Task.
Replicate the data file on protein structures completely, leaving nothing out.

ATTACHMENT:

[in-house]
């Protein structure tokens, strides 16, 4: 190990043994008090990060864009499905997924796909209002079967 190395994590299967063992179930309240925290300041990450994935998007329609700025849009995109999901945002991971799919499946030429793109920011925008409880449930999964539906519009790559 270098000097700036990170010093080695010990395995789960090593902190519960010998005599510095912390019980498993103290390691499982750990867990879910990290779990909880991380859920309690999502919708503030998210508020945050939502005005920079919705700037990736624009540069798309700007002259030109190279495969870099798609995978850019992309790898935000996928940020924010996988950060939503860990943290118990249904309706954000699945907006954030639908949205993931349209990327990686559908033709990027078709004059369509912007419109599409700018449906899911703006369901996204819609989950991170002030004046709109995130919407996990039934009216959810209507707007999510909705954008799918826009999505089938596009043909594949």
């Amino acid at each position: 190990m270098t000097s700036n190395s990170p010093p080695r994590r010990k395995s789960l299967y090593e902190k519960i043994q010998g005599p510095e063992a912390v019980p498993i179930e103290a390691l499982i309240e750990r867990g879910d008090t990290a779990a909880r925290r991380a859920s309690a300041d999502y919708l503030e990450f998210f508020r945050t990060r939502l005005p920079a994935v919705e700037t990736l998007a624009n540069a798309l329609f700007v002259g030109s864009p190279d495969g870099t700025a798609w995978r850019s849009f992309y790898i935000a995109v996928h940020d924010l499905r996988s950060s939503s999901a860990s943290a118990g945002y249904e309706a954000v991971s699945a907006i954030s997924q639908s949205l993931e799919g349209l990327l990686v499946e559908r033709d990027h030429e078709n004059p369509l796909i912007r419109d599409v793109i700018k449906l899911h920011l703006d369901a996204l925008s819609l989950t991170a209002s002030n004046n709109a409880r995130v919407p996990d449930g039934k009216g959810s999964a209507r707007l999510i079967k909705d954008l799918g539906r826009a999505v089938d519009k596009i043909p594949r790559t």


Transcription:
[in-house]
């Protein structure tokens, strides 16, 4: 190990043994008090990060864009499905997924796909209002079967 190395994590299967063992179930309240925290300041990450994935998007329609700025849009995109999901945002991971799919499946030429793109920011925008409880449930999964539906519009790559 270098000097700036990170010093080695010990395995789960090593902190519960010998005599510095912390019980498993103290390691499982750990867990879910990290779990909880991380859920309690999502919708503030998210508020945050939502005005920079919705700037990736624009540069798309700007002259030109190279495969870099798609995978850019992309790898935000996928940020924010996988950060939503860990943290118990249904309706954000699945907006954030639908949205993931349209990327990686559908033709990027078709004059369509912007419109599409700018449906899911703006369901996204819609989950991170002030004046709109995130919407996990039934009216959810209507707007999510909705954008799918826009999505089938596009043909594949």
């Amino acid at each position: 190990m270098t000097s700036n190395s990170p010093p080695r994590r010990k395995s789960l299967y090593e902190k519960i043994q010998g005599p510095e063992a912390v019980p498993i179930e103290a390691l499982i309240e750990r867990g879910d008090t990290a779990a909880r925290r991380a859920s309690a300041d999502y919708l503030e990450f998210f508020r945050t990060r939502l005005p920079a994935v919705e700037t990736l998007a624009n540069a798309l329609f700007v002259g030109s864009p190279d495969g870099t700025a798609w995978r850019s849009f992309y790898i935000a995109v996928h940020d924010l499905r996988s950060s939503s999901a860990s943290a118990g945002y249904e309706a954000v991971s699945a907006i954030s997924q639908s949205l993931e799919g349209l990327l990686v499946e559908r033709d990027h030429e078709n004059p369509l796909i912007r419109d599409v793109i700018k449906l899911h920011l703006d369901a996204l925008s819609l989950t991170a209002s002030n004046n709109a409880r995130v919407p996990d449930g039934k009216g959810s999964a209507r707007l999510i079967k909705d954008l799918g539906r826009a999505v089938d519009k596009i043909p594949r790559t």